“I see why you’re frustrated with [the specific issue], and I would be too. I want to help you.”

Just saying a canned expression like, “I apologize for the inconvenience,” completely misses that a call for service is for something specific. Repeating the specific issue—the burden—demonstrates an engaged conversation, but stating a desire to help cuts to what service truly is.

Actual empathy shows with an action that supports the words. Since service seeks to alleviate a burden, empathetic words come alive when associated with action.

“I see why you are frustrated with [the specific issue], and I would be too. I want to help you. Let me take charge from here and get this resolved.

In this regard, the server’s action becomes an investment of him or herself in the client’s burden.

A Service Infrastructure
There are five key elements required to deliver empathetic service that, in turn, grows the business by engendering client loyalty.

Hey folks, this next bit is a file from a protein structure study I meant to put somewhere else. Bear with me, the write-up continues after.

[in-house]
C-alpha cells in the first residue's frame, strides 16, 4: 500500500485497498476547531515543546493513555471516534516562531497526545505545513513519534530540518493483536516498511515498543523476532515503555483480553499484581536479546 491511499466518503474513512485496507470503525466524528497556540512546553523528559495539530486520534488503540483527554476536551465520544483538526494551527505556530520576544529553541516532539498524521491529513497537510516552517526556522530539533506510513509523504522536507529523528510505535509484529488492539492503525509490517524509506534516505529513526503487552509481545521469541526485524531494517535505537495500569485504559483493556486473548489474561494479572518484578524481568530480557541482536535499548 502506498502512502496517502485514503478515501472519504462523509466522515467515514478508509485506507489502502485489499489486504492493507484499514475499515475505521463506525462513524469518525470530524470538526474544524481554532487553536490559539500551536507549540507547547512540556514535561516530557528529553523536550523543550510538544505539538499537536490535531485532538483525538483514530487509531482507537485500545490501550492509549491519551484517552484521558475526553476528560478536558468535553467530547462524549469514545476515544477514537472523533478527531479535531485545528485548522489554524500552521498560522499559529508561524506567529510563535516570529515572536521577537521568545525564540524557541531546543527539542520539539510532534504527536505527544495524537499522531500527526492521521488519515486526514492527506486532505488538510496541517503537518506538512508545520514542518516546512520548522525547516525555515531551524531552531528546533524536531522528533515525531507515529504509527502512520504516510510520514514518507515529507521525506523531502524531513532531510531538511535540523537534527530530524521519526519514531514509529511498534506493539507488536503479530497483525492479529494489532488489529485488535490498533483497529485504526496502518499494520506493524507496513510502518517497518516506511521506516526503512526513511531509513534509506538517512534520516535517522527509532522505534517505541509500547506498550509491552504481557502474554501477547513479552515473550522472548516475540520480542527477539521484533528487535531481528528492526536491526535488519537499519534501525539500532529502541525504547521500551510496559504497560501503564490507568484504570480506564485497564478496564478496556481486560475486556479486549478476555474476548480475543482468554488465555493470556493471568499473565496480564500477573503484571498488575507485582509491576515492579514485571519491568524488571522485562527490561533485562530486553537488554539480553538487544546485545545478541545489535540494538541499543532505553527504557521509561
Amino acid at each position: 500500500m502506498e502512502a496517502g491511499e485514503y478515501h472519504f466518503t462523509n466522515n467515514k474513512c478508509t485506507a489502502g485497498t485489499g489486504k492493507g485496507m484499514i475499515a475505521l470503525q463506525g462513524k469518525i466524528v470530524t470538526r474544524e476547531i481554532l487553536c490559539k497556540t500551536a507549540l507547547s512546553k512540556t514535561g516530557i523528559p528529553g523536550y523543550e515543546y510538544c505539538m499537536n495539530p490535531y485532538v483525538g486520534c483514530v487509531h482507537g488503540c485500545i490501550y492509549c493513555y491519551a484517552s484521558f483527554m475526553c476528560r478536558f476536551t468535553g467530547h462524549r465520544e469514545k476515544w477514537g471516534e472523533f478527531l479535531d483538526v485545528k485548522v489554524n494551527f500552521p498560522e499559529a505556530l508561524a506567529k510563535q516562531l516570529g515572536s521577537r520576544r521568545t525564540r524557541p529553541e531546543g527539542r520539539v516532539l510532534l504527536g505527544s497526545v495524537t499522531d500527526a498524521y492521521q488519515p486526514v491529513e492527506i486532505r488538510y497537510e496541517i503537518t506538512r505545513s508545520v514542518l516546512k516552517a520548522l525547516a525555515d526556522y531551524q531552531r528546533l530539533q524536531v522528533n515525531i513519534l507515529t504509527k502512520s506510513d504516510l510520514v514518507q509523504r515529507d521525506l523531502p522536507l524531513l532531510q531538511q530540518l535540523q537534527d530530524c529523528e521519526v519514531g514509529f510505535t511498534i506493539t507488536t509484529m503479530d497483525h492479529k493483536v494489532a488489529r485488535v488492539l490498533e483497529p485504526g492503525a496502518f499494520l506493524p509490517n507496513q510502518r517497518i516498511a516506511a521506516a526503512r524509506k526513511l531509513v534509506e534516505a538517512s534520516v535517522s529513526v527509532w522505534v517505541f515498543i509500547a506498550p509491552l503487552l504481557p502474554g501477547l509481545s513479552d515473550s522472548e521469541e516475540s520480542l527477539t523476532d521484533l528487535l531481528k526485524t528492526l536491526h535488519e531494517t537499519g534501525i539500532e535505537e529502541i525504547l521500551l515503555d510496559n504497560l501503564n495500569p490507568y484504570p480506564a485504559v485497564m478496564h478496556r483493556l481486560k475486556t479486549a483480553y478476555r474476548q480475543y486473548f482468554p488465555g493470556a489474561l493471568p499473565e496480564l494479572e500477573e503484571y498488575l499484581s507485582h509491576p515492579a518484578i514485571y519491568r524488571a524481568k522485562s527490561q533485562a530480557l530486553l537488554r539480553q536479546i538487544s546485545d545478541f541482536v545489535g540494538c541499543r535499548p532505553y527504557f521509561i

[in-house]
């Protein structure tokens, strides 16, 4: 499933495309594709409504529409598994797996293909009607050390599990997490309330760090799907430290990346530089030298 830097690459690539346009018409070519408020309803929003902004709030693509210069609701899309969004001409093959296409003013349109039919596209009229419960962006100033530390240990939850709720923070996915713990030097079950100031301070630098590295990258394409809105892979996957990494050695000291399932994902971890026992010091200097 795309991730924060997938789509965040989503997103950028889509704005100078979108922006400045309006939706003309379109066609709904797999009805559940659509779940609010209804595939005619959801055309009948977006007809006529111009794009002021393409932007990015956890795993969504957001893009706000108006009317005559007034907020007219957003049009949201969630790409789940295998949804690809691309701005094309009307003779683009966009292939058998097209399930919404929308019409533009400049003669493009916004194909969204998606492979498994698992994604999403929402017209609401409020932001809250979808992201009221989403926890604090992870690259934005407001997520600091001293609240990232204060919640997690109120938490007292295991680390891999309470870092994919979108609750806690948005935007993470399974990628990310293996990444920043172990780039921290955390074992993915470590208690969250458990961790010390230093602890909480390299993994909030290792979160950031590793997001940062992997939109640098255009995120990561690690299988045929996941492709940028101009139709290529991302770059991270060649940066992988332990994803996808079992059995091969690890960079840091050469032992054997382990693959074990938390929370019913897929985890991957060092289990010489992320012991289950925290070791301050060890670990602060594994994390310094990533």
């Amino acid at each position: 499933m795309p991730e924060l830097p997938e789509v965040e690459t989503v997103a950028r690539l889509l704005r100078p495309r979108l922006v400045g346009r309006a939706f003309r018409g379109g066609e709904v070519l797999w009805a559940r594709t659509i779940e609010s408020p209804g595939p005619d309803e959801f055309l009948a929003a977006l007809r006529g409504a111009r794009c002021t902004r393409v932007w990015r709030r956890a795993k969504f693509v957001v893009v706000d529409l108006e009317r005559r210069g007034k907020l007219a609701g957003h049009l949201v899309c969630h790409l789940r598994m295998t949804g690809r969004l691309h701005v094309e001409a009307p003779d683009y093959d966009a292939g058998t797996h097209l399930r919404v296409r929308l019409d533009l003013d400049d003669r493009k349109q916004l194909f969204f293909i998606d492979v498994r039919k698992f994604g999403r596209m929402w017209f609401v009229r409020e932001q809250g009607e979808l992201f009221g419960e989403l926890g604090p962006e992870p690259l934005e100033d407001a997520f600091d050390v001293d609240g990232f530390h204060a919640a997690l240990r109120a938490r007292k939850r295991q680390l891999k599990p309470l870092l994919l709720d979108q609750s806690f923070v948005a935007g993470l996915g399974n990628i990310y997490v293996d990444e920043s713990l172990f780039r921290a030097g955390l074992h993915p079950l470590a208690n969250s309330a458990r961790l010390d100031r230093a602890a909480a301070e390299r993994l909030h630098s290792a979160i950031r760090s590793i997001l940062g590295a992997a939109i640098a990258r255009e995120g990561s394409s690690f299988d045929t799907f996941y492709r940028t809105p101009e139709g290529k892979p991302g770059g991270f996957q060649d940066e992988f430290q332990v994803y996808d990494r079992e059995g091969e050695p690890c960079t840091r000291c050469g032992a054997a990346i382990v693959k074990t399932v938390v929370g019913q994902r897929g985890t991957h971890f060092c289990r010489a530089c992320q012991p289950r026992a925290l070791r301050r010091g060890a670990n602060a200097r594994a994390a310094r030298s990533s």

1. Putting Honor in Service. If a firm’s business is delivering services, then it must be that those in service roles have a place of honor at the firm. Giving recognition (e.g. performance bonuses, awards, website visibility) reinforces that top service wins in every regard.
  1. Authority to Act. “Let me get this resolved for you,” defines action that releases a burden. Giving a service person the authority to make this statement brings the resources of the firm at hand, even escalating to the firm’s leadership.
  1. CRM for Workflows and Tracking. A workflow (a facility common to CRM systems) defines tasks for continued process replication that standardizes “best ideas”; workflows similarly eliminate mistakes that devalue clients (e.g. missing deadlines, forgetting tasks).
  1. Client Feedback. Many companies follow up a service instance with a client survey. This is useful and encouraged, but it’s best done with a phone call. Valuable ideas resulting from the feedback are inserted into the associated service workflow for continuous improvement; this ensures delivery of the firm’s “best.”